Genghis Con Celebrates 45 Years With Four Days of Gaming | Westword

Genghis Con Celebrates 45 Years With Four Days of Gaming

“The gaming community has always been awesome."
Andre'a Arnold and her beholder Beasley.
Andre'a Arnold and her beholder Beasley. Andre'a Arnold
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Genghis Con has been one of Colorado’s preeminent gaming conventions for 45 years now. Current owner and organizer Andre’a Arnold first encountered the event back in 2000, when she and her husband moved to Colorado.

It was the first gaming convention she’d ever attended. “I was so incredibly nervous,” Arnold laughs. “Oh, my God. I was freaked.”

But despite her reaction, she was no newbie to the community. “I painted my first miniature in 1979, when I was five years old. I got my first Player’s Handbook at nine. I grew up with Dungeons & Dragons. I knew the rules, I had the dice, I’d put in my time — I was a gamer," Arnold says. "But still, back then, it was not unusual for me to be the only woman playing at the table. I’m proud to say that gaming is incredibly diverse now, and in all ways.”

That diverse and collegial company will be on full display from Thursday, February 23, through Sunday, February 26, for Genghis Con 45 at the Hyatt Regency Aurora-Denver Conference Center, 13200 East 14th Place in Aurora. The con begins daily at 9 a.m., and events run through 2 a.m. every day except Sunday, when everything wraps by midnight. Vendor Hall hours are 10 a.m. to 7 p.m. each day, and parking is free, as is admision to the Vendor Hall; badges start at $40 for a single day of gaming, $100 for the full event.

“The gaming community has always been awesome,” Arnold says. “We’ve basically always been a bunch of neurodivergent nerds who just want to get together and play.” She says that once the Genghis Con team began to overtly focus on making sure everyone felt absolutely welcome — that they belonged and had a seat at the gaming table like everyone else — “it all fell into place. It’s one of the most safe havens of a community that there is.”

That community was something Arnold sought through gaming for a long time. She met her husband in the early ’90s, when she was getting her education degree from the University of New Mexico. He was a gamer, too — she calls him her “forever GM” (Game Master). They married and started a family, then moved out of Albuquerque as soon as Arnold graduated. They came to Denver because, as Arnold puts it, “it had everything we could have imagined: colleges, arts, sports, strong schools. It was everything Albuquerque wasn’t.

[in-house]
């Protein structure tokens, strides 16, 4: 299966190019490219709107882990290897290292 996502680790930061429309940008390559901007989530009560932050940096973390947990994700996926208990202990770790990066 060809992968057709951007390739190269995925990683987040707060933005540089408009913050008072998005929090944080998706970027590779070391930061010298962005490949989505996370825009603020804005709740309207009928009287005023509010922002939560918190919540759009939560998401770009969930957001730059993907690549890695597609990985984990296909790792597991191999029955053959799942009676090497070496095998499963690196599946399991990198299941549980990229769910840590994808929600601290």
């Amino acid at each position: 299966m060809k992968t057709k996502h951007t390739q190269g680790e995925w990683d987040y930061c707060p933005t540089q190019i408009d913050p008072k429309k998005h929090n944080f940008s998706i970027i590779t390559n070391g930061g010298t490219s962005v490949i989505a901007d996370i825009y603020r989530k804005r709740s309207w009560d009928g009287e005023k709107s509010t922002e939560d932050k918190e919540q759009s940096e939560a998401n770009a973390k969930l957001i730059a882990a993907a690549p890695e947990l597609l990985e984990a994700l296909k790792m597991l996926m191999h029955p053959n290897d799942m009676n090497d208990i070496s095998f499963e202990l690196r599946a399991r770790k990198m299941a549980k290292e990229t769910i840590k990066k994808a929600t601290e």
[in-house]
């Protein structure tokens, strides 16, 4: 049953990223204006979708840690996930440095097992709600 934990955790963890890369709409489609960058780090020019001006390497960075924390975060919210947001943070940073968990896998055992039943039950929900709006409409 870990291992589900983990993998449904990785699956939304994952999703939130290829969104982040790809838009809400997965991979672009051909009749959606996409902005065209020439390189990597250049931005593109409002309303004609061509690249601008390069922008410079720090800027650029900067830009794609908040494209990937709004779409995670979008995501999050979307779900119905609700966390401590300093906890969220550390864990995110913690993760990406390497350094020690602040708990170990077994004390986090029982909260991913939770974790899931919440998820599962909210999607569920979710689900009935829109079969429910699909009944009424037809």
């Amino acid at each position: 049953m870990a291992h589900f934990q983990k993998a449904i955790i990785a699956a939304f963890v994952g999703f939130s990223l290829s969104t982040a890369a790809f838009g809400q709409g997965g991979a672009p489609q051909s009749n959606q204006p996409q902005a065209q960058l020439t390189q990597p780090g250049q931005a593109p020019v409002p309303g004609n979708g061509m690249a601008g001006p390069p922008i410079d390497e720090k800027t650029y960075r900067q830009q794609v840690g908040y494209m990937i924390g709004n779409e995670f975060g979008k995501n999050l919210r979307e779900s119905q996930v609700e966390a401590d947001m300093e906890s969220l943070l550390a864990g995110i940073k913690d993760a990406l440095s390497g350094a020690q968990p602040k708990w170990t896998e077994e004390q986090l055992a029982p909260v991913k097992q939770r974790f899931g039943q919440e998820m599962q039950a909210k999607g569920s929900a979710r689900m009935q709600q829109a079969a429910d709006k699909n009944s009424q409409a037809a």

“The house we lived in [in Albuquerque] was across the street from the place in Breaking Bad where they steal the RV,” Arnold continues, and laughs. “I’m not exaggerating. I joke that we left because that show is a true story.”

They found a place in Lakewood to call home, and also found themselves spending a lot of time (and money) at the indie shop Black and Read in Arvada. “We still go and check things out,” Arnold says. “Love that place. I love the clutter and the mess of it.”

Arnold taught social studies, first at Wheat Ridge High and for a long while at Deer Creek Middle School. She transitioned into alternative high schools, and later became a dean and then an assistant principal. She stopped that line of work completely when it became untenable: “It absolutely required twelve-hour days, and my kids were still young. They needed me.” She left teaching and went to motorcycle mechanic school for a year, “mainly to work on my own bikes,” she says.

It was in 2017 that she bought and started running Genghis Con and its partner event, Tacticon, which usually runs in late summer. Last year’s Genghis Con was the first one back after taking a year off because of the pandemic.
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Genghis Con 44 from 2022.
Teague Bohlen
“This year is going to be even bigger,” Arnold promises. “It’s insane. It’s going to be insane.” She ticks off a list of some of the things she’s most excited about: special guest Luke Gygax, son of Gary Gygax, one of the progenitors of tabletop role-playing, and a game designer himself; multiple panels, which were tougher to do during the time of social distancing; a game designers' meet-and-greet; miniatures-painting workshops; and pretty much every game you can imagine. A complete list of events is available on the Genghis Con website.

One of the things Arnold is most animated about is what they’re calling “Side Quests,” which are activities for the supportive non-gamers in attendance — the romantic partners there with a gamer in their life, the parents with a gamer kid. “I take for granted that I have a partner who’s also a gaming nerd,” Arnold says. “That’s not the case for so many people.” So on Friday, there will be a couple of Sip-and-Paint classes, some gamer-themed crocheting lessons — things to do for attendees who possess neither a bag of funny-shaped dice nor a yearning to toss them.

Ticket sales are booming this year: As of mid-February, the event had sold as many badges as 2022’s event did by its conclusion, including walk-ins. With more than a week left and at-the-door sales still pending inclusion, the crowds this year are guaranteed to be impressive.

“It’s all about each individual experience within the gamer community,” Arnold says, “and making sure that everyone, no matter who they are, has a good time and a good game.”

Genghis Con 45, Thursday, February 23, through Sunday, February 26, Hyatt Regency Aurora-Denver Conference Center, 13200 East 14th Place, Aurora. For badges and more event information, see the Genghis Con website.
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